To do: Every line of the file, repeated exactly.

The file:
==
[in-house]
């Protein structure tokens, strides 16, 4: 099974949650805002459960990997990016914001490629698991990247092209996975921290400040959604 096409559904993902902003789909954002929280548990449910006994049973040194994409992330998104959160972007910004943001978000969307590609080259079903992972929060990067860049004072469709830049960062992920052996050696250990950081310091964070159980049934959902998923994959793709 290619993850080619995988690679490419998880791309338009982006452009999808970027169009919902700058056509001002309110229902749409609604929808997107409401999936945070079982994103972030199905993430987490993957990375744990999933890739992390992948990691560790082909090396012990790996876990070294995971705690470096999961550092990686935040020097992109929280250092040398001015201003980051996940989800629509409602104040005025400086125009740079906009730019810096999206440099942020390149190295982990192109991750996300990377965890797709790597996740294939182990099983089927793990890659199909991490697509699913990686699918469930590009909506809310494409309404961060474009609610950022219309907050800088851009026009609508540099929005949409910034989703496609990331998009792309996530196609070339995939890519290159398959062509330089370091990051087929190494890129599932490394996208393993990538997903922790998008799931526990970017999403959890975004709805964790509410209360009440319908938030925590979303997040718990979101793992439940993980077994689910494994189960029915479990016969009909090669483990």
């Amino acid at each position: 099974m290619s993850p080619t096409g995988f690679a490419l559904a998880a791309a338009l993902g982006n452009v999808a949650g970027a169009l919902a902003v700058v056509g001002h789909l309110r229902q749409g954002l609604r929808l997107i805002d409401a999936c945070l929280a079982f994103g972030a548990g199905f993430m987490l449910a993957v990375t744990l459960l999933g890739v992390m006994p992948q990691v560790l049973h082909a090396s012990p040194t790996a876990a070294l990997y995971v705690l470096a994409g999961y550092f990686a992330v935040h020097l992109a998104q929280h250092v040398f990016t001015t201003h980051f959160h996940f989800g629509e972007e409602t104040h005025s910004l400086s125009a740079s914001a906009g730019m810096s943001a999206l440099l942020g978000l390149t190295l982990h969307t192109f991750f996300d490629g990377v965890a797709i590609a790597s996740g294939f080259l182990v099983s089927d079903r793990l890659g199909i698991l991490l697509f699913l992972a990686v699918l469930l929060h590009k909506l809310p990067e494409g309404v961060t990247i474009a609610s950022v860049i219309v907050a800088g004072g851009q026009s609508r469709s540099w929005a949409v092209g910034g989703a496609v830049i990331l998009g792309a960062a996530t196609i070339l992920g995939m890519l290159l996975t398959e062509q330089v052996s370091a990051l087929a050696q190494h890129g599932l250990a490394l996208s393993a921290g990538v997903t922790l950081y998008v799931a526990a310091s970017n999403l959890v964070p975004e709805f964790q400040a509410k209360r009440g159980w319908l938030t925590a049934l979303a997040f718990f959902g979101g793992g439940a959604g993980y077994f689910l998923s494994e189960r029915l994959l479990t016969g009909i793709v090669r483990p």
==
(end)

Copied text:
[in-house]
């Protein structure tokens, strides 16, 4: 099974949650805002459960990997990016914001490629698991990247092209996975921290400040959604 096409559904993902902003789909954002929280548990449910006994049973040194994409992330998104959160972007910004943001978000969307590609080259079903992972929060990067860049004072469709830049960062992920052996050696250990950081310091964070159980049934959902998923994959793709 290619993850080619995988690679490419998880791309338009982006452009999808970027169009919902700058056509001002309110229902749409609604929808997107409401999936945070079982994103972030199905993430987490993957990375744990999933890739992390992948990691560790082909090396012990790996876990070294995971705690470096999961550092990686935040020097992109929280250092040398001015201003980051996940989800629509409602104040005025400086125009740079906009730019810096999206440099942020390149190295982990192109991750996300990377965890797709790597996740294939182990099983089927793990890659199909991490697509699913990686699918469930590009909506809310494409309404961060474009609610950022219309907050800088851009026009609508540099929005949409910034989703496609990331998009792309996530196609070339995939890519290159398959062509330089370091990051087929190494890129599932490394996208393993990538997903922790998008799931526990970017999403959890975004709805964790509410209360009440319908938030925590979303997040718990979101793992439940993980077994689910494994189960029915479990016969009909090669483990």
């Amino acid at each position: 099974m290619s993850p080619t096409g995988f690679a490419l559904a998880a791309a338009l993902g982006n452009v999808a949650g970027a169009l919902a902003v700058v056509g001002h789909l309110r229902q749409g954002l609604r929808l997107i805002d409401a999936c945070l929280a079982f994103g972030a548990g199905f993430m987490l449910a993957v990375t744990l459960l999933g890739v992390m006994p992948q990691v560790l049973h082909a090396s012990p040194t790996a876990a070294l990997y995971v705690l470096a994409g999961y550092f990686a992330v935040h020097l992109a998104q929280h250092v040398f990016t001015t201003h980051f959160h996940f989800g629509e972007e409602t104040h005025s910004l400086s125009a740079s914001a906009g730019m810096s943001a999206l440099l942020g978000l390149t190295l982990h969307t192109f991750f996300d490629g990377v965890a797709i590609a790597s996740g294939f080259l182990v099983s089927d079903r793990l890659g199909i698991l991490l697509f699913l992972a990686v699918l469930l929060h590009k909506l809310p990067e494409g309404v961060t990247i474009a609610s950022v860049i219309v907050a800088g004072g851009q026009s609508r469709s540099w929005a949409v092209g910034g989703a496609v830049i990331l998009g792309a960062a996530t196609i070339l992920g995939m890519l290159l996975t398959e062509q330089v052996s370091a990051l087929a050696q190494h890129g599932l250990a490394l996208s393993a921290g990538v997903t922790l950081y998008v799931a526990a310091s970017n999403l959890v964070p975004e709805f964790q400040a509410k209360r009440g159980w319908l938030t925590a049934l979303a997040f718990f959902g979101g793992g439940a959604g993980y077994f689910l998923s494994e189960r029915l994959l479990t016969g009909i793709v090669r483990p």